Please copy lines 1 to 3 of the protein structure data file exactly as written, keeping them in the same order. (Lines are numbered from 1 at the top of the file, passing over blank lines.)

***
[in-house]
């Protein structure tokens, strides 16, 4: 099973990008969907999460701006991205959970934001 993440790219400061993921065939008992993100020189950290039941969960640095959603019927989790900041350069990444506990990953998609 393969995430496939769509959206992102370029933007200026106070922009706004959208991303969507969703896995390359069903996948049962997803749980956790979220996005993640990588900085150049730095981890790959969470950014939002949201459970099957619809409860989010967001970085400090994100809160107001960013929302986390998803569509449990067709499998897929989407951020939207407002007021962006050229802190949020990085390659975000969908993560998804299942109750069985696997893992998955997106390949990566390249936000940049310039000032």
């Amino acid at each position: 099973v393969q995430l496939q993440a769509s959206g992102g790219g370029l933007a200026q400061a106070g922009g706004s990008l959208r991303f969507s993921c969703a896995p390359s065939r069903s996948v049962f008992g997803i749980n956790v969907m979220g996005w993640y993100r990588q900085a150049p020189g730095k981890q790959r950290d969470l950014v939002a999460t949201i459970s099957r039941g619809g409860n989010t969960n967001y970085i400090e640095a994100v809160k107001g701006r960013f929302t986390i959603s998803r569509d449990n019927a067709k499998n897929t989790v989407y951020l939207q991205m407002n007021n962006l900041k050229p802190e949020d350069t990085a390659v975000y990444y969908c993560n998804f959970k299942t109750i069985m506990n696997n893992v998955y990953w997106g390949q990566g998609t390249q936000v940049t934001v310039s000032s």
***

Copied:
[in-house]
């Protein structure tokens, strides 16, 4: 099973990008969907999460701006991205959970934001 993440790219400061993921065939008992993100020189950290039941969960640095959603019927989790900041350069990444506990990953998609 393969995430496939769509959206992102370029933007200026106070922009706004959208991303969507969703896995390359069903996948049962997803749980956790979220996005993640990588900085150049730095981890790959969470950014939002949201459970099957619809409860989010967001970085400090994100809160107001960013929302986390998803569509449990067709499998897929989407951020939207407002007021962006050229802190949020990085390659975000969908993560998804299942109750069985696997893992998955997106390949990566390249936000940049310039000032």
């Amino acid at each position: 099973v393969q995430l496939q993440a769509s959206g992102g790219g370029l933007a200026q400061a106070g922009g706004s990008l959208r991303f969507s993921c969703a896995p390359s065939r069903s996948v049962f008992g997803i749980n956790v969907m979220g996005w993640y993100r990588q900085a150049p020189g730095k981890q790959r950290d969470l950014v939002a999460t949201i459970s099957r039941g619809g409860n989010t969960n967001y970085i400090e640095a994100v809160k107001g701006r960013f929302t986390i959603s998803r569509d449990n019927a067709k499998n897929t989790v989407y951020l939207q991205m407002n007021n962006l900041k050229p802190e949020d350069t990085a390659v975000y990444y969908c993560n998804f959970k299942t109750i069985m506990n696997n893992v998955y990953w997106g390949q990566g998609t390249q936000v940049t934001v310039s000032s």